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100 terms

vocab

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Abate
to reduce or lessen; to subtract from an amount
Abject
being the most contemptible or miserable kind, as in They live in abject poverty.
Affable
gentle and gracious; approachable
Altercation
an angry verbal dispute
Animosity
bitter hostility or hatred
Antecedent
a preceding occurrence or cause; (adj.) preceding in time or order
Arrears
unpaid debts or obligations
Assiduous
diligent
Augur
to make predictions based on signs or omens; (n.) a soothsayer (e.g., Tiresias)
Aversion
a feeling of intense dislike
Camisole
a woman's negligee jacket
Capitulate
to surrender; to yield
Caricature
a grotesque representation; (v.) to imitate in an exaggerated manner
Circuitous
going in a roundabout or indirect manner
Clemency
an inclination to show mercy; an act of mercy toward an offender
Commiserate
to express sorrow or pity; to sympathize with
complacent
self-satisfied; almost smug
consign
to give over to the care of another; entrust; to deliver for custody or sale
conspicuous
easy to notice; obvious
corroborate
to strengthen or support with other evidence; to make more certain [takes an object]
deference
courteous respect
deign
to do something below one's dignity; to condescend [followed by an infinitive]
despondent
dejected; hopeless
dissipate
to drive away or disperse; to waste or squander recklessly
efficacy
power to produce a desired effect; effectiveness
Epoch
a particular time or period in history
Eugenics
the study of hereditary improvement of the human race by controlled selective breeding.
Euphemism
a neutral or inoffensive expression that takes the place of an offensive one. [peacekeeper for nuclear bomb]
Euphony
an agreeable sound
Evanescence
the quality of lasting only a short time
Exhort
to urge, advise, or caution earnestly
Expeditious
characterized by promptness; quick
Expunge
to erase or obliterate
Fidelity
faithfulness to one's duties and obligations
Glib
ease of speech or writing that suggests insincerity
Gregarious
sociable; fond of the company of others
Hegemony
the predominant influence, as of a state, region, or group, over another or others
Hortatory
describes speech that urges some kind of conduct [this is sort of an adjective form of exhort]
Hypochondria
excessive worry or talk about one's health
Icon
an important or enduring symbol
Imperative
obligatory; compulsory
Impecunious
having little or no money; poor
Implacable
incapable of being appeased or pacified
Imponderable
difficult to evaluate precisely
Impugn
to attack as false or questionable; challenge in argument: [impugn a political opponent's record.]
Impunity
exemption from punishment
Inanimate
lifeless; spiritless
Incommunicado
without the means or right to communicate: [the prisoner was held incommunicado]
Incorrigible
incapable of being corrected or reformed
incumbent
imposed as an obligation or duty; lying or resting on something else; currently holding a specified office
infallible
incapable of erring or failing
Inscrutable
not easily understood; mysterious; unfathomable
Insolent
boldly rude or disrespectful
Internecine
pertaining to a conflict or struggle within a group; mutually destructive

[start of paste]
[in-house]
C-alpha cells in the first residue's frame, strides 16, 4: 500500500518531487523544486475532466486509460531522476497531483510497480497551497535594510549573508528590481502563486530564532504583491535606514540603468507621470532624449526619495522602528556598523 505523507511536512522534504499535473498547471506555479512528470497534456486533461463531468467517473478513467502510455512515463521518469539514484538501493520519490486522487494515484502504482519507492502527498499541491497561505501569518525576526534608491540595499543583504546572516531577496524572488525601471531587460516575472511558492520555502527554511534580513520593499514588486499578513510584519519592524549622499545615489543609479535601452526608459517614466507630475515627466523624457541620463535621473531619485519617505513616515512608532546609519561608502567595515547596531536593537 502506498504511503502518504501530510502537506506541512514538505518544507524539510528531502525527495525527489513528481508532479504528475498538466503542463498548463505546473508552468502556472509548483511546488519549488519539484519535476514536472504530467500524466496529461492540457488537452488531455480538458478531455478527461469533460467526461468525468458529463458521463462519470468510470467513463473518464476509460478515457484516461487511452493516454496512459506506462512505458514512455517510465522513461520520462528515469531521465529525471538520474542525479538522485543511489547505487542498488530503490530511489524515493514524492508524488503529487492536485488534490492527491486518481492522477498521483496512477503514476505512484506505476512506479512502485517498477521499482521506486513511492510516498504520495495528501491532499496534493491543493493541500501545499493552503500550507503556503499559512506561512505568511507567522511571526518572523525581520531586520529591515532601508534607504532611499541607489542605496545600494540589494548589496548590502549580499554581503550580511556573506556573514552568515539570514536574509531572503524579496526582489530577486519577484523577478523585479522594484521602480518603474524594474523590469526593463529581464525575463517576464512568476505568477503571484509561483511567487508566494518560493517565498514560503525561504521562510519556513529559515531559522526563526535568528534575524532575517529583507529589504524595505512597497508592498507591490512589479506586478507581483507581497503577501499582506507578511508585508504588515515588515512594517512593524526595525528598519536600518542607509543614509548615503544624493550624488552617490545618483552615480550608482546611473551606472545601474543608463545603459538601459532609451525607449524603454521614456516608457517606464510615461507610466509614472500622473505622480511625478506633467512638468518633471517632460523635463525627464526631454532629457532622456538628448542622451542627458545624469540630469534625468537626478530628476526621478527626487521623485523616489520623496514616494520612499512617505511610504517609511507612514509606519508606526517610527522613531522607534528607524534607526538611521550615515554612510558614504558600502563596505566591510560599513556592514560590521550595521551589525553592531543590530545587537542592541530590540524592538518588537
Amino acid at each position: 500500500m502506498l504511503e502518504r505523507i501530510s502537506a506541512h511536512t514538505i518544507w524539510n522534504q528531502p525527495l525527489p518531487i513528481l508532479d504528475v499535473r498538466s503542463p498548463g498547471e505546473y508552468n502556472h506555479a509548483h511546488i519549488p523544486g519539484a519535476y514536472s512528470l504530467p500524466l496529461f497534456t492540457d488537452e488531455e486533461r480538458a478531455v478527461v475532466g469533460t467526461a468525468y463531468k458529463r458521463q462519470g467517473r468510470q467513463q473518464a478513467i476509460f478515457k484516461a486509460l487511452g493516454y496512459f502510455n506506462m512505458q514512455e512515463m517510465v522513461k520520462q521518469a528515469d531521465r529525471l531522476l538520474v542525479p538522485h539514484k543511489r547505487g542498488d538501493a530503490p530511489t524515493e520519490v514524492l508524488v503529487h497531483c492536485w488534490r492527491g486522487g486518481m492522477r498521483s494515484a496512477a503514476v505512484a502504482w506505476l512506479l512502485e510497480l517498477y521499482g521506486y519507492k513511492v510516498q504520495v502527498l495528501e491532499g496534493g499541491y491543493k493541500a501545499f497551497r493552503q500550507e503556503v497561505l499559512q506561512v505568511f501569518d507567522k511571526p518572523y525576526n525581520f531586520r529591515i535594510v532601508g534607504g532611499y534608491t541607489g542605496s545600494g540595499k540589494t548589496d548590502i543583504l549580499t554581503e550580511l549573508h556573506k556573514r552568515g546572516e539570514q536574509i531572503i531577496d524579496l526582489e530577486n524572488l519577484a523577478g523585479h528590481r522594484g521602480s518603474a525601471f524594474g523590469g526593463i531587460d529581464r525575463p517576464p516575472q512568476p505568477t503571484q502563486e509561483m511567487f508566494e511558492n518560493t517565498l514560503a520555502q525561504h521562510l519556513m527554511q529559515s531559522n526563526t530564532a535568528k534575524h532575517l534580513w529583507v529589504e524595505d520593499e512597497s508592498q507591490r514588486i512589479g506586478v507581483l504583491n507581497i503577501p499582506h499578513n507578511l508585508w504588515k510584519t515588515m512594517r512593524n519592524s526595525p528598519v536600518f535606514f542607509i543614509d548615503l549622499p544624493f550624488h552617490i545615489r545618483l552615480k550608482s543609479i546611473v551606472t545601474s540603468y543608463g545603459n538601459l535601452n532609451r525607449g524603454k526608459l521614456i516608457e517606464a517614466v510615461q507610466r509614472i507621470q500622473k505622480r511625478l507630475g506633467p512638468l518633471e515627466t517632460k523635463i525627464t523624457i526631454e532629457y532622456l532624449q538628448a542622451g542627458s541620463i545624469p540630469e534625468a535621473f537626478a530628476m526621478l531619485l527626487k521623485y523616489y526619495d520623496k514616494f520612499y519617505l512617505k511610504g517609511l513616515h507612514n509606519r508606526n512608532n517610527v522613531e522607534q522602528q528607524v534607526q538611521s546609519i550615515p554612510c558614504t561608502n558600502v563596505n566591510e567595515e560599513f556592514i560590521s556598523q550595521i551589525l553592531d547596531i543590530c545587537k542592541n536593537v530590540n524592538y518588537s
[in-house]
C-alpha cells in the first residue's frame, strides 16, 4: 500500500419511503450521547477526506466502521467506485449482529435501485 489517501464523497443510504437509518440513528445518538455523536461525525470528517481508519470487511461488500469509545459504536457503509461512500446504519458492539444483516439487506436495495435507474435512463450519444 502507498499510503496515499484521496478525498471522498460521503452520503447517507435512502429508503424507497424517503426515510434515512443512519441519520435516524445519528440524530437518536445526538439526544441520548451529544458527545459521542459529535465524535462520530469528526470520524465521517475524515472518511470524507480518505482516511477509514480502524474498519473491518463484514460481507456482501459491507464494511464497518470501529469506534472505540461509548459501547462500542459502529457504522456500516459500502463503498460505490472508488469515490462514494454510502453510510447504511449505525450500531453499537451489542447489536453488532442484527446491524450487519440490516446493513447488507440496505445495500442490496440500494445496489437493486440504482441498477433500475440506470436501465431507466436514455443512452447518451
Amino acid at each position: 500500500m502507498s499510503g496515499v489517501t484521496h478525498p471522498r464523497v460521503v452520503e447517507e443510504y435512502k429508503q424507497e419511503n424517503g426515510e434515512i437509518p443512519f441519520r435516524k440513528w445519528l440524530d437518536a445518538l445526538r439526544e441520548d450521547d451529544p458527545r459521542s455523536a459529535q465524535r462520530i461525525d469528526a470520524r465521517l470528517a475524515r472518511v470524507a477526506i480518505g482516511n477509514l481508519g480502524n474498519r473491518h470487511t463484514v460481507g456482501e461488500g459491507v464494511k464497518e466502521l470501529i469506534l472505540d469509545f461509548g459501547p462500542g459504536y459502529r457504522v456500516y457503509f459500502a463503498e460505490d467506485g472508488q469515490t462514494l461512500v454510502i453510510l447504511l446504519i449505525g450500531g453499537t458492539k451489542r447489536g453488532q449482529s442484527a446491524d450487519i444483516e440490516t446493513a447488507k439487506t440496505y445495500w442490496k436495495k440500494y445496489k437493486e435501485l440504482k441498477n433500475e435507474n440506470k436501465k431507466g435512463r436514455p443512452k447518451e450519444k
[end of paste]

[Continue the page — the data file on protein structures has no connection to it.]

Inundate
to overwhelm, as if with a flood
Juncture
the act of joining; a place where two things are joined; a critical point in time
lethargy
a state of sluggishness, inactivity, and apathy
levity
lightness in manner or speech, especially when inappropriate
Licentious
sexually unrestrained; lewd
Lucrative
profitable
Luddite
a person who is averse to technology or technological progress
Luminary
a person who attained eminence in his or her field; a celestial body, such as the sun or moon
Magnanimous
generous and noble in spirit, understanding, and tolerance
Malaise
a vague feeling of weakness or discomfort
Malfeasance
misconduct by a public official
Malign
to speak harmful untruths about; to slander. (adj.) injurious; slanderous
Malinger
to fake an illness to avoid work
Mendacious
someone who lies a lot; false or untrue
Mercenary
a soldier hired into foreign service. (adj.) motivated by desire for money or material gain
Modicum
a small, moderate amount
Obliterate
to do away with completely; to wipe out or rub off
Ominous
menacing or threatening; foreshadowing evil
Ostensible
apparent; how something appears
Palaver
idle talk or chatter. (v.) to talk profusely or idly
Pandemic
widespread; in medicine this refers to a disease prevalent throughout a region
Peccadillo
a minor sin or offense
Penchant
a strong inclination or liking for something
Pernicious
causing insidious harm; injurious; hurtful
Perpetuate
to cause to continue indefinitely
Pilfer
to steal a small item or to steal in small quantities
Propensity
an inclination
rejoinder
an answer, especially to a reply
render
to cause to be or become; to present for consideration or approval; to provide or make available
retaliate
to return evil for evil; to pay back an injury in kind
Ruminate
to reflect on over and over [takes an object: ex. Jane ruminated on the matter for days.]
Sagacity
wisdom
Sallow
sickly yellow
Sanguine
cheerfully optimistic; red; the color of blood
servile
befitting a servant or slave; abjectly submissive
spectral
ghostly; resembling a ghost
Stint
a length of time spent in a particular way. (v.) to restrict or limit in amount or number
Stolid
impassive; revealing little emotion
Sumptuous
luxurious; lavish; entailing great expense
Supercilious
arrogantly overbearing
tremulous
timid or fearful
trenchant
hard-hitting and forceful (often used to characterize writing or speech)
Ubiquitous
everywhere
Verity
the state of being true
Vermin
destructive animals or insects (rats, cockroaches); loathsome or offensive people
Vindicate
to clear from accusation or suspicion